Honor Students Punished for Their Website

     KANSAS CITY, Mo. (CN) – Twin-brother honor students claim in Federal Court that their public school “callously” suspended them for 180 days for setting up and running a nonviolent website on their own time and on their own computers.



     Public school districts have been sued repeatedly for punishing students for nonviolent statements they make on their Facebook pages, sometimes for criticizing or lampooning teachers. Employers too have been sued on similar allegations.
     In the most recent case, Brian and Linda Wilson, the parents of the twin honor roll students, say Lee’s Summit School District’s harsh discipline violates their sons’ First and Fourteenth Amendment rights.
     The Wilsons ask a federal judge to reinstate their 17-year-old sons and wipe out any reference to the suspension from their records.
     At issue is a blog one of the boys created called northpress.tk, a satirical site about high school life. The boys say they set up the blog on their personal computer on their own time, and used a Dutch domain name so it would be difficult for peers to see it unless they told them about it.
     “Late in the evening on December 16th, 2011 a third student, not a plaintiff in this action, posted a comment which employed a racial epithet as a title of the post,” the complaint states.
     “This particular post was viewable from approximately 12:00 a.m. the morning of December 16, 2011 until approximately 11:30 a.m. on December 16, 2011.
     “The plaintiffs were not aware of this post at the time of its posting.
     “A third student, not a plaintiff to this action, removed the content on the site during the school day of December 16, 2011.
     “The plaintiffs learned of this post which used the racial epithet for a title while at school on December 16, 2011.
     “On Friday December 16, 2011, LSNHS [Lee’s Summit North High School] administration became aware of the website and restricted access to it from all school computers.”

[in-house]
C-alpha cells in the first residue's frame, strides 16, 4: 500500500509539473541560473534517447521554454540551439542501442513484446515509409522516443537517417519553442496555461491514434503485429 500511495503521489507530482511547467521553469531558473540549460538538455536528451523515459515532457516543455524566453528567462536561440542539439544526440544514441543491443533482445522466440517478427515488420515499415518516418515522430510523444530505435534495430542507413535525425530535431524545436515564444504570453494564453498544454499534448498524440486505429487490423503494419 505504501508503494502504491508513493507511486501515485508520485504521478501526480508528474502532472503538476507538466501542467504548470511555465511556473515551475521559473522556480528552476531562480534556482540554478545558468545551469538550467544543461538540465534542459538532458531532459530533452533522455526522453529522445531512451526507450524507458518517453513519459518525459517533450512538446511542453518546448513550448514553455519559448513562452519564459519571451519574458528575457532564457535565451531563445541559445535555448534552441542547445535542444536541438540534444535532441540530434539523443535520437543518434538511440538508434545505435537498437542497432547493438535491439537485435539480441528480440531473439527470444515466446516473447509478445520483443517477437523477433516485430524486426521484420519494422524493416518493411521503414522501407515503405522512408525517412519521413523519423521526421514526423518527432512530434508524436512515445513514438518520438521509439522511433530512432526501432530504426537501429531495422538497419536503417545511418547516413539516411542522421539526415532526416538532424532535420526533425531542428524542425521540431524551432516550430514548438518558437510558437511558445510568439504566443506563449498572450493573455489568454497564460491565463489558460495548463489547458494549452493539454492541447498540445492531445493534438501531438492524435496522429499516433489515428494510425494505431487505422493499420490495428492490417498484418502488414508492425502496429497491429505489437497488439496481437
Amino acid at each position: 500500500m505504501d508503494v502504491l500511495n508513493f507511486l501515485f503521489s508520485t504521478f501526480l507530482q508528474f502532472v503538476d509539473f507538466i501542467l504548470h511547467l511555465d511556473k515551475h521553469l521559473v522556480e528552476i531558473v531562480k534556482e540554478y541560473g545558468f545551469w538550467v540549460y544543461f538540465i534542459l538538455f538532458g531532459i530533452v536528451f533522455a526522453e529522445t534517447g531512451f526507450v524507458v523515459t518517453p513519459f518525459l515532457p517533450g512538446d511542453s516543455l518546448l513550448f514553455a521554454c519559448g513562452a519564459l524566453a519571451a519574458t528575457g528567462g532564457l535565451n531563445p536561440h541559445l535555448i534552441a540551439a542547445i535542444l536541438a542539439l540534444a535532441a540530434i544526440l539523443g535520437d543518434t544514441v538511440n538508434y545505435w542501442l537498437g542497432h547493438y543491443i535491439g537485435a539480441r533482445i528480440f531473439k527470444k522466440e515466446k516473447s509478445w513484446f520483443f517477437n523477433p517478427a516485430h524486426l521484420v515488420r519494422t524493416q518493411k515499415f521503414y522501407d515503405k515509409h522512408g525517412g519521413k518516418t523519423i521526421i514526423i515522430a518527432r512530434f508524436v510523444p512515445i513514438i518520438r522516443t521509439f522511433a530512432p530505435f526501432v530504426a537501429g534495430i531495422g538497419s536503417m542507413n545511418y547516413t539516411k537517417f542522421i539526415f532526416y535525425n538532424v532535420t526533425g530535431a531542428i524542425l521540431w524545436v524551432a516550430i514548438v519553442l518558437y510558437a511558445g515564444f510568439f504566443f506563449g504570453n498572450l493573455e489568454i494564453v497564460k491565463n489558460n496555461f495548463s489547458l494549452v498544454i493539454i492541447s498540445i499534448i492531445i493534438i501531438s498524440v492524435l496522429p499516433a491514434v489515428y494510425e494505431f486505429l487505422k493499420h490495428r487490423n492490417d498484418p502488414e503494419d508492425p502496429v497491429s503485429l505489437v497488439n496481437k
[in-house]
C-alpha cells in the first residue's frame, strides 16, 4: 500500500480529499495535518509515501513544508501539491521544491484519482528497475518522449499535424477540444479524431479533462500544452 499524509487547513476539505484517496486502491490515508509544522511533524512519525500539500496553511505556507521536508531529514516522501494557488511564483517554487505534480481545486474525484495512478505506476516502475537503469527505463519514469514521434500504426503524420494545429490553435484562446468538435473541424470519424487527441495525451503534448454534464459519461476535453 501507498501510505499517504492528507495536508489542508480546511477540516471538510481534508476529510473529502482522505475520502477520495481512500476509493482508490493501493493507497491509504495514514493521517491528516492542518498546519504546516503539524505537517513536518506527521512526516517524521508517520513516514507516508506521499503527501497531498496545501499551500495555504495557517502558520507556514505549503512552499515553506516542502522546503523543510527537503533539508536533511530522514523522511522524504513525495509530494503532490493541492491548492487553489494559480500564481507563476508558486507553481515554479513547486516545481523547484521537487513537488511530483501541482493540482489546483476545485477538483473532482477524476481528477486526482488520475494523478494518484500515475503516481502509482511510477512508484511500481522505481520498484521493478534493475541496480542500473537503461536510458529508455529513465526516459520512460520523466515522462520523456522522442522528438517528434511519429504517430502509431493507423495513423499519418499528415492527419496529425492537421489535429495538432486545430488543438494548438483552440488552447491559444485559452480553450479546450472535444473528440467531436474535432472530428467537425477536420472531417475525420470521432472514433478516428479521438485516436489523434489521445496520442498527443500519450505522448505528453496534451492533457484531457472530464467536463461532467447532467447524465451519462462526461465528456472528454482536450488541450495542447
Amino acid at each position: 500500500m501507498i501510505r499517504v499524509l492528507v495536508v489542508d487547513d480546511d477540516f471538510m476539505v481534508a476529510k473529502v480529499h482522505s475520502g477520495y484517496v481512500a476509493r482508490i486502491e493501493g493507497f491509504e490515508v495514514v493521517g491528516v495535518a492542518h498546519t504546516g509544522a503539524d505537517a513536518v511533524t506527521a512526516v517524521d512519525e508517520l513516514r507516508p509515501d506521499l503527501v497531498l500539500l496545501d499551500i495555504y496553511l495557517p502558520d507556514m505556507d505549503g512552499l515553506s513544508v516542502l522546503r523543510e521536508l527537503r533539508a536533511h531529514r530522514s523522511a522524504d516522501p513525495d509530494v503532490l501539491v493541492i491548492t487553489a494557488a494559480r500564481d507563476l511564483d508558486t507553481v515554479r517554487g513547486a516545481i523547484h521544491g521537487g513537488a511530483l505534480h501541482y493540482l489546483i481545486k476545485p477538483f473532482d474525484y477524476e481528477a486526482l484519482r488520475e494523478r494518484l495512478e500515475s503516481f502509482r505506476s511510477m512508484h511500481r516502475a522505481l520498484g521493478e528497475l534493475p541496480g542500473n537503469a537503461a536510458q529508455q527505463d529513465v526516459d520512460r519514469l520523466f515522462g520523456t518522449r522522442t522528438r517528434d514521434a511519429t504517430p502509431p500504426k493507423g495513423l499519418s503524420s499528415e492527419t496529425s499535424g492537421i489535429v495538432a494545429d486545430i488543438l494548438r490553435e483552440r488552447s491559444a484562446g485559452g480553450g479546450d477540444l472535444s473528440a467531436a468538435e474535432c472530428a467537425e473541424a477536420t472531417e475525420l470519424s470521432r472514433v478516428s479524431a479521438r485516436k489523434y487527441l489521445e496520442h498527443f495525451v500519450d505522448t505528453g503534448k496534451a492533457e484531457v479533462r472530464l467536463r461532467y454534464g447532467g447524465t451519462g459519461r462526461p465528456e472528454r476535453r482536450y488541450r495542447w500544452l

The twins were suspended for 180 days. They say defendant Lee’s Summit Superintendent David McGehee told them they were suspended because they were “involved with” North Press.
     An appeals hearing on the suspension was held on Feb. 8.
     “At the appeals hearing, the district levied new charges against the plaintiffs for misuse of school computer equipment, charges not brought against the plaintiffs during their initial suspension hearing,” the complaint states.
     “Plaintiffs were subsequently convicted of the new charges at the appellate hearing.”
     The twins say they were told that whiles suspended they could attend Summit Ridge Academy, an alternative school for at-risk students. But the twins, honor students, say the alternative school does not meet their academic needs and doesn’t have any extracurricular activities, such as a band.
     One twin is a drum major and the other was slated to be Drum Line Captain in the Lee’s Summit North High School band next year, positions put in jeopardy by the suspension.
     “Unless the plaintiffs are immediately readmitted to LSNHS, they will lose eligibility to participate in leadership roles in school band,” the complaint states.
     “These consequences that will negatively impact the plaintiffs’ ability to attend college.
     “Moreover, if the suspension is not expunged from the plaintiffs’ records, their opportunities to obtain competitive scholarships and college admission will also be severely jeopardized.
     “Further, if the actions taken against the plaintiffs by the Lee’s Summit R-7 School
     District, superintendent and school board are allowed to stand, the result would be an impermissible chilling effect on speech.”
     The plaintiffs are represented by Aaron Schwartz, with Wallace, Saunders, Austin, Brown and Enochs, of Kansas City, Mo.
     Lee’s Summit R-7 School District, McGehee and five school board members are listed as defendants.

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